Kearns edited suffrage news for the Brooklyn Daily Eagle, but she is best known for the “Spirit of 1776” campaign wagon, which she rode from Manhattan to Long Island in 1913 to promote women’s suffrage.
Marguerite Kearns, 73, granddaughter:
Edna is my mother’s mother. Mom was 13 or 14 years old when she passed, but my maternal grandfather lived to his 90s. So my grandmother was very much a part of our lives even though she had been gone for quite a while. The presence of my grandmother was manifested by the suffrage campaign wagon that was in my grandfather’s garage. It’s now in the New York State Museum where it will be on exhibit in 2017. Every summer my grandfather pulled it out into the driveway and we all sat in it in our best summer clothes and my mother took photographs of us.
We know a lot about the movement’s leaders in New York State: lots about Susan B. Anthony and Elizabeth Cady Stanton and Matilda Joslyn Gage … But the grassroots activists mattered, too, and that’s what this wagon is representative of: the tens of thousands of women that it took. My mother said, “Oh your grandmother did something very important. She helped American women win the right to vote.” And so I was convinced that at some point, the teachers in elementary would talk about this and I — this little, shy, wimpy person — would raise my hand and I would be in the spotlight and I would tell everybody about my grandmother. Of course, as we know, that daydream never happened because it was never considered important.
My grandfather marched in suffrage parades in New York City and Washington, D.C., too. They were Quakers and there is a Quaker tradition of equality of all people, men and women. I think she just fell in love with him because he basically said to her, “Be who you are, realize your dream.” He wanted her to be happy and she wanted to be an activist. He supported her thoroughly. When she went away to conferences and conventions, he was at home answering the phone and doing the support work. He’s a really sweet man.
Edna died of breast cancer. She treated herself with food. She put herself on a diet and she lived longer than they ever predicted. She went full-on organic and this was in the ’30s! No one wanted to talk about her when I was growing up. It was too devastating; they adored her. Finally, I said to my mother, “Don’t give me any more tea towels, I don’t want any blenders. I want to know about my grandmother.” I demanded that it was my birthright. Once she started, it just came pouring out. I interviewed her for years. We worked from 1982 to 1989: interviews and visits to relatives and collection of documents.
My mother was born in November 1920, right when American women were first able to vote through the 19th Amendment. In my mother’s entire life, American women could vote — but just barely.
On a trip to England, where she was born, Freeman “saw a big burly policeman beating up on a woman, and I ran to help her, and we were both arrested. I found out in jail what cause we were fighting for.” She was known for her media stunts, improvised public speeches (at the cinema, at a boxing match), and involvement with several suffrage groups.
Peg Johnston, 68, great-niece:
Elisabeth’s claim to fame was being bold and fearless. She did these really incredible physical things, like walking from New York to Washington in the winter. She didn’t really write that much, but she had this relentless love for engaging in stunts. Hers, like the Yippies in the ’70s, was a more theatrical kind of resistance or “protest.” There was this idea of getting yourself out there, getting on the news. Except instead of TV news it was newspapers, and in those days there were like 60 or something in New York City — and she got in a lot of them. She made friends with reporters and they would take her picture. There was one exchange she had during one of her little jaunts to Boston where the person she was working for at Woman’s Journal said, “Be sure that they can see your newspaper bag that says Woman’s Journal and release this carrier pigeon and get a good picture,” and she did and there’s a picture of it. They really thought about the whole piece: what they wanted to achieve, how to brand themselves. Another thing that I remember is they went to Wall Street to hand out newspapers and they created a gauntlet of young women in white. These women in white dominated the space and made it so that all the working guys had to pass through them.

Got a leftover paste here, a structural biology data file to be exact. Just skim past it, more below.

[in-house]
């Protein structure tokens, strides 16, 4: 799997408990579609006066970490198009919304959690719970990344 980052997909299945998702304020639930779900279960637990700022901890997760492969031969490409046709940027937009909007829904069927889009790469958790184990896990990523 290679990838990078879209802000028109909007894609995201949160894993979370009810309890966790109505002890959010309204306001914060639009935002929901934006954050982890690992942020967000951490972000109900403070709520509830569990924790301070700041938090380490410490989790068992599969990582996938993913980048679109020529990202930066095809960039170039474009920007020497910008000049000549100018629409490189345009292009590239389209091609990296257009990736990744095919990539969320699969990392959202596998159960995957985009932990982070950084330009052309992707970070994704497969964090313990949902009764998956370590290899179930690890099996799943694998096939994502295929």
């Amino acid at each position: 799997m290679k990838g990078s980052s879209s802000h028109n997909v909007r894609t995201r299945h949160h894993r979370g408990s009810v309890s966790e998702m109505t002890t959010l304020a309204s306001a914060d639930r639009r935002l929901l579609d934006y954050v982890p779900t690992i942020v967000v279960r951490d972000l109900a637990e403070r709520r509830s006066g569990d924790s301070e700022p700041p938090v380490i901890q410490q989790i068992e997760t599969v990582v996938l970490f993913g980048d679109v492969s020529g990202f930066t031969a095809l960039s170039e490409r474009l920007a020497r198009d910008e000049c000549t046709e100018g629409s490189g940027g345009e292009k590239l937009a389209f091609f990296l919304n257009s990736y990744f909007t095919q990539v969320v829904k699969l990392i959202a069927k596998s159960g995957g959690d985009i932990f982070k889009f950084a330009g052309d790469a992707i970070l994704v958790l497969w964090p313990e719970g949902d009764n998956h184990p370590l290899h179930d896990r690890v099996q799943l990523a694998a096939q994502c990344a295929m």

My mother told me that she’d said she couldn’t get pregnant, and although she had many offers she didn’t think it was fair to get married if she couldn’t have kids. I don’t think she was a lesbian; my sense is that her passion went into social justice. They were orgasmic about their movement and their work. Who needs sex when you have that going on?
Elisabeth was sent in by the NAACP to investigate this lynching in Waco. She happened to be close by, and they were very impressed with her and so they sent her. “She could talk the brass ear off a tin monkey,” people said. She was the white woman who could talk to black audiences. She was British-born but came here as a child, so I think she had less craziness about race. But I think it caused a rift with her suffrage work. She kept some correspondence from the Columbus branch of the NAACP to the Franklin County Woman’s Suffrage Association that basically said, “We’d love to support you in your suffrage cause but you have to support us. It doesn’t do us any good if we don’t support each other’s rights.” She kept that letter so clearly she was in support of that. I do think that she experienced discrimination. After that, she never worked for a suffrage organization again. After that, she got in with the lefties. She started working for the radical-peace people. I’m pretty sure she was disappointed and disillusioned by the suffrage folks.
This election season has been anxiety-producing to say the least. The assault on minorities, the xenophobia, does not seem very different from Elisabeth’s time. The election itself has revealed so much about sexism and racism that it feels like a turning point for our country.